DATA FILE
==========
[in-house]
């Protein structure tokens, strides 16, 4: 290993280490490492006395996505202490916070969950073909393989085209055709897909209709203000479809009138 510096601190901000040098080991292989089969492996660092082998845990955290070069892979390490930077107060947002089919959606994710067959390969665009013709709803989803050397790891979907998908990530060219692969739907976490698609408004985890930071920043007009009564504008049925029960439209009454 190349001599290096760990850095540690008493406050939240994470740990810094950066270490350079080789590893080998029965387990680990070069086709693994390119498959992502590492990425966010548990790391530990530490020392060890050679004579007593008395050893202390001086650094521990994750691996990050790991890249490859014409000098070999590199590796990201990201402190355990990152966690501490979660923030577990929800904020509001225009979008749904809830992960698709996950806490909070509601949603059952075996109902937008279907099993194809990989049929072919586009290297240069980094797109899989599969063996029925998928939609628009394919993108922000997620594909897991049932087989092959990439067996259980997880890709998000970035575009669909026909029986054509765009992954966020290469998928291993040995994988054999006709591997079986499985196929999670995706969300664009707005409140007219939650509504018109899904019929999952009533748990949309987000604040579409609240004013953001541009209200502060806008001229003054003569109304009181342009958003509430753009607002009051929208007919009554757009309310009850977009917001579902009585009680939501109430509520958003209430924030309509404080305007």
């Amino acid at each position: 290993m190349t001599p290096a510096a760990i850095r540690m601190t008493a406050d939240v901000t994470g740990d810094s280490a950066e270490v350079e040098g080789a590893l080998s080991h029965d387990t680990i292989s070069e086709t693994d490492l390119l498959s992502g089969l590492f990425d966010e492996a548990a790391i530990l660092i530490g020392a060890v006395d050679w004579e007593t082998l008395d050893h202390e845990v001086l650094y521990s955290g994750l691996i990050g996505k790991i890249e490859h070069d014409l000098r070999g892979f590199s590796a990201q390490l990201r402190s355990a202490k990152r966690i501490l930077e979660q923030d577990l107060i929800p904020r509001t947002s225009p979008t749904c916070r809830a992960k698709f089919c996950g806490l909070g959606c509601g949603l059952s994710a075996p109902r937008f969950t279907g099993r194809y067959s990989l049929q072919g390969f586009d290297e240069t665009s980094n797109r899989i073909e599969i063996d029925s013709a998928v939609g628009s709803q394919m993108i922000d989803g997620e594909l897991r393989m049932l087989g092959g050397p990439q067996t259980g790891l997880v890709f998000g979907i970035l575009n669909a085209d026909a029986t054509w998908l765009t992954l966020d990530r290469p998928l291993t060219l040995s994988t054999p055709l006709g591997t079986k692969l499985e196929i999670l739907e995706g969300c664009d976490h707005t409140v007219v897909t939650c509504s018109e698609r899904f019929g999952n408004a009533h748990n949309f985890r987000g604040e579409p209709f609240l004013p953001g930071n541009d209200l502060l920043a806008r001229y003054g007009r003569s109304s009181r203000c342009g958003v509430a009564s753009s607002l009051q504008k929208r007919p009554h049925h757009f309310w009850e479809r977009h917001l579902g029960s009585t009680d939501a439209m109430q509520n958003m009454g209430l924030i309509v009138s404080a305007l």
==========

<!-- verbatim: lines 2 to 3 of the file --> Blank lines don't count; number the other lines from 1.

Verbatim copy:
């Protein structure tokens, strides 16, 4: 290993280490490492006395996505202490916070969950073909393989085209055709897909209709203000479809009138 510096601190901000040098080991292989089969492996660092082998845990955290070069892979390490930077107060947002089919959606994710067959390969665009013709709803989803050397790891979907998908990530060219692969739907976490698609408004985890930071920043007009009564504008049925029960439209009454 190349001599290096760990850095540690008493406050939240994470740990810094950066270490350079080789590893080998029965387990680990070069086709693994390119498959992502590492990425966010548990790391530990530490020392060890050679004579007593008395050893202390001086650094521990994750691996990050790991890249490859014409000098070999590199590796990201990201402190355990990152966690501490979660923030577990929800904020509001225009979008749904809830992960698709996950806490909070509601949603059952075996109902937008279907099993194809990989049929072919586009290297240069980094797109899989599969063996029925998928939609628009394919993108922000997620594909897991049932087989092959990439067996259980997880890709998000970035575009669909026909029986054509765009992954966020290469998928291993040995994988054999006709591997079986499985196929999670995706969300664009707005409140007219939650509504018109899904019929999952009533748990949309987000604040579409609240004013953001541009209200502060806008001229003054003569109304009181342009958003509430753009607002009051929208007919009554757009309310009850977009917001579902009585009680939501109430509520958003209430924030309509404080305007």
């Amino acid at each position: 290993m190349t001599p290096a510096a760990i850095r540690m601190t008493a406050d939240v901000t994470g740990d810094s280490a950066e270490v350079e040098g080789a590893l080998s080991h029965d387990t680990i292989s070069e086709t693994d490492l390119l498959s992502g089969l590492f990425d966010e492996a548990a790391i530990l660092i530490g020392a060890v006395d050679w004579e007593t082998l008395d050893h202390e845990v001086l650094y521990s955290g994750l691996i990050g996505k790991i890249e490859h070069d014409l000098r070999g892979f590199s590796a990201q390490l990201r402190s355990a202490k990152r966690i501490l930077e979660q923030d577990l107060i929800p904020r509001t947002s225009p979008t749904c916070r809830a992960k698709f089919c996950g806490l909070g959606c509601g949603l059952s994710a075996p109902r937008f969950t279907g099993r194809y067959s990989l049929q072919g390969f586009d290297e240069t665009s980094n797109r899989i073909e599969i063996d029925s013709a998928v939609g628009s709803q394919m993108i922000d989803g997620e594909l897991r393989m049932l087989g092959g050397p990439q067996t259980g790891l997880v890709f998000g979907i970035l575009n669909a085209d026909a029986t054509w998908l765009t992954l966020d990530r290469p998928l291993t060219l040995s994988t054999p055709l006709g591997t079986k692969l499985e196929i999670l739907e995706g969300c664009d976490h707005t409140v007219v897909t939650c509504s018109e698609r899904f019929g999952n408004a009533h748990n949309f985890r987000g604040e579409p209709f609240l004013p953001g930071n541009d209200l502060l920043a806008r001229y003054g007009r003569s109304s009181r203000c342009g958003v509430a009564s753009s607002l009051q504008k929208r007919p009554h049925h757009f309310w009850e479809r977009h917001l579902g029960s009585t009680d939501a439209m109430q509520n958003m009454g209430l924030i309509v009138s404080a305007l």